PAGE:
There are more than 100 oil and gas fields in Iraq, containing more than 137 billion barrels of recoverable oil and more than 106 TCF of recoverable gas. Of this large resource, about 25 billion barrels of oil and 11 TCF of gas have been produced to date. Nearly all of the oil and gas occurs in fields located within the Mesopotamian foredeep, Gotnia Basin, and Zagros foldbelt. Minor discoveries and shows have been found on the Arabian platform along the western flank of the Mesopotamian foredeep. There is one gas discovery (Akkas field) on the Arabian platform in western Iraq.Ninety-eight percent of the oil and gas occurs in reservoirs of Cenozoic and Cretaceous age. The largest reserves occur in: 1) carbonate rocks of the Kirkuk Group (Lower Miocene–Oligocene), in fields within the Zagros foldbelt of northeastern Iraq, the largest being Kirkuk field; 2) carbonate rocks of the Mishrif Formation (Turonian–Cenomanian), in fields within the Mesopotamian fore-deep and Zagros foldbelt in southern and central Iraq, including Rumaila, West Qurna, Majnoon, Halfayah, Zubair, and Buzurgan fields; and 3) siliciclastic rocks of the Zubair Formation (Albian– Barremian), in fields within the Mesopotamian foredeep and Zagros foldbelt in southern and central Iraq, including East Baghdad, Rumaila, West Qurna, and Zubair fields. Large reserves also occur in carbonate rocks of the Upper Cretaceous above the Mishrif Formation and in the Lower Cretaceous below the Zubair Formation. Smaller reserves occur in other Neogene and Paleogene carbonates and siliciclastics, in Jurassic and Triassic carbonates, and in Ordovician siliciclastics.Most of the oil and gas that have been discovered were generated from organic-rich, oil-prone carbonates of the Jurassic Sargelu and Naokelekan Formations. These source rocks are widely distributed and mature for oil and gas generation across the Mesopotamian foredeep and Zagros foldbelt. Lesser amounts of oil and gas are derived from: 1) Upper and Lower Cretaceous oil-prone source rocks within the Zagros foldbelt; 2) Triassic oil-prone source rocks in northwestern Iraq; and 3) Silurian gas-prone source rocks in western Iraq. The oil generated from the Jurassic source rocks migrated vertically to fill stacked reservoir intervals in many fields. Lateral migration of oil occurred along the western margin of the Mesopotamian foredeep, as proven by small fields and large seeps that are located where source rocks are absent or immature for oil or gas generation. The tectonics and sedimentation during the Phanerozoic created the source-rich setting of Iraq. Sedimentation was widespread across Iraq during most of the Paleozoic, although intervals of strata are absent and interpreted either not to have been deposited or to have been eroded following deposition. A notable example is the absence of Early and Middle Devonian strata from Iraq. The distribution of Pre-Permian strata, including the gas-prone Silurian source rocks, and therefore the Paleozoic hydrocarbon system and plays, was controlled in large part by erosion at the unconformity that separates Late and Early Carboniferous. Following siliciclastic infill of the topography at this unconformity, Iraq was covered by platform-wide deposition of carbonate sediments on an east-dipping ramp in the Permian, Triassic, and Early Jurassic. Continental fragments rifted from the northern and eastern margins of Arabia during these times, after which a large portion of eastern Iraq subsided. This intra-shelf basin, named the Gotnia Basin, was the location of organic-rich “starved” sedimentation in the Middle to Late Jurassic that formed the important Sargelu and Naokelekan source rocks. The Gotnia Basin was rimmed by carbonate shelf margins.The Gotnia Basin filled with anhydrite and salt layers in the latest Jurassic and then continued to fill throughout the Cretaceous, primarily by prograding carbonate and siliciclastic sediments that entered the basin along the southern, western, and northern margins. These progradational deposits contain the major reservoir units of Iraq, whereas the basinal sediments include most of the sealing facies, predominantly marine shales, as well as some locally important source rocks. The basinal area continued to contract by sedimentary infill until the Turonian, when the Arabian plate was disturbed by a compressional event related to the initial closing of the Tethys Ocean. This event is marked by a hiatus in deposition and, at least locally, erosion at an unconformity. Faults were inverted and folding of anticlines in the Mesopotamian foredeep (and probably in the Zagros foldbelt) occurred at this event.Marine waters flooded across this unconformity in the Late Turonian and Coniacian, with renewed carbonate deposition. Ophiolites were obducted onto Arabia in the middle part of the Late Cretaceous and are present in far northeastern Iraq. At the same time, thick calcareous and muddy sediments filled rapidly subsiding extensional grabens present in western Iraq. A subsiding trough formed in the position of the existing Mesopotamian foredeep and Zagros foldbelt of Iraq, and siliciclastic sediments started to fill the deep-water trough from the north and northeast due to the encroaching Tethys closure. Basinal carbonate and shale were deposited in the center of the trough in the Paleocene and Eocene, while the basin was partly filled by prograding carbonate shelf margins located on the southwestern and north-eastern sides of the basin. This continued through the Oligocene and Early Miocene, until the remaining basins were filled with anhydrite of the Dhiban Formation and the overlying carbonates of the Jeribe Formation in the Early Miocene. Deposition throughout the Late Cretaceous and Cenozoic provided the burial for the Mesozoic source rocks to generate oil and gas. Closure of the Tethys Ocean continued, with local uplift and erosion of areas of Iraq in the Early Miocene. Thick evaporitic deposits of the Fatha Formation lap onto and over the older Cenozoic strata. The marine seaway along the Mesopotamian foredeep was closed by the Middle Miocene, with ensuing non-marine siliciclastic deposition and folding associated with west-verging shortening deformation in the Zagros foldbelt. Oil and gas plays are proven and their distribution is well known for the Cenozoic and most of the Cretaceous. The deeper plays of the Lower Cretaceous, Jurassic, and older reservoirs are less well explored in the Mesopotamian foredeep, Gotnia Basin, and Kirkuk embayment of the Zagros foldbelt. Exploration is occurring in the marginally drilled interior of the Kurdistan region of the Zagros foldbelt in northeastern Iraq. Paleozoic plays in western Iraq are also marginally explored.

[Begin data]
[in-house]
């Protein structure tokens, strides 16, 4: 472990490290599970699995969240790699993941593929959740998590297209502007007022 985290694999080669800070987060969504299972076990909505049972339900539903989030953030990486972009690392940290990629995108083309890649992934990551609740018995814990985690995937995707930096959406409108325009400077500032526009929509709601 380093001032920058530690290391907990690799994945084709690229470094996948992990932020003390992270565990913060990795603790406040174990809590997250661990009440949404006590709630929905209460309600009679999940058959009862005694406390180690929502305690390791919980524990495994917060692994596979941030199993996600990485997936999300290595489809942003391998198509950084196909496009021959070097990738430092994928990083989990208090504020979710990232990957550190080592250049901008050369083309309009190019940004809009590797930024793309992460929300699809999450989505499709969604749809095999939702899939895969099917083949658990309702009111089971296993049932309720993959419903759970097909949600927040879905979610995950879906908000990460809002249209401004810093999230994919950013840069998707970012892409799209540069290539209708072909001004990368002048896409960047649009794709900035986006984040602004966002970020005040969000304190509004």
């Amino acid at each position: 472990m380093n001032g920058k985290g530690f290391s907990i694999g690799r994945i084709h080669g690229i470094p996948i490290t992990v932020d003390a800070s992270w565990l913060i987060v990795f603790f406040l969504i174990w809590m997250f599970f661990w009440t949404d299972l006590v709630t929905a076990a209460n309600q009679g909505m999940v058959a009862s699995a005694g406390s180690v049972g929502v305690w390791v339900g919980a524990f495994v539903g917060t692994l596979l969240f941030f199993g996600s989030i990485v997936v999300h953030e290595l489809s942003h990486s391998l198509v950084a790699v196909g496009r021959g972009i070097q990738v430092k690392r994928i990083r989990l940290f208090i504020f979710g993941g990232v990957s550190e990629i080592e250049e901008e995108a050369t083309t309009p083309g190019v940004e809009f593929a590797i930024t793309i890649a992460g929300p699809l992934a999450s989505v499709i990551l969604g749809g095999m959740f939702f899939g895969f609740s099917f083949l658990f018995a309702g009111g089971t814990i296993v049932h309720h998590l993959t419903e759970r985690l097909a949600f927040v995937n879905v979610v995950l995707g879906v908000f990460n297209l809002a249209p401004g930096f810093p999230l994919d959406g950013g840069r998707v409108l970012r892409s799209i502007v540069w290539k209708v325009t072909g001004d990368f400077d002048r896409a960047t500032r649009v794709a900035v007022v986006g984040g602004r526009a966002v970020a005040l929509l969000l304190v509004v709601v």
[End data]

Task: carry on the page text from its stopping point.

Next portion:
Figures & Tables
This volume is intended to generate ideas for the future exploration of immature and mature basins across the Tethyan Region. From the Paleozoic to the Cenozoic, the Arabian Plate, North Africa and parts of Southern Eurasia, were on the margin of a series of Tethys seaways, Proto-Tethys, Paleo-Tethys, and Neo-Tethys. These areas evolved together and as a result they have numerous similarities in their tectono-stratigraphic history and petroleum systems. These similarities could be used to extrapolate proven petroleum systems to underexplored areas and lead to hydrocarbon discoveries. The back cover illustrates the countries that evolved along the Tethyan Region in their present day location. Countries covered in this volume are outlined.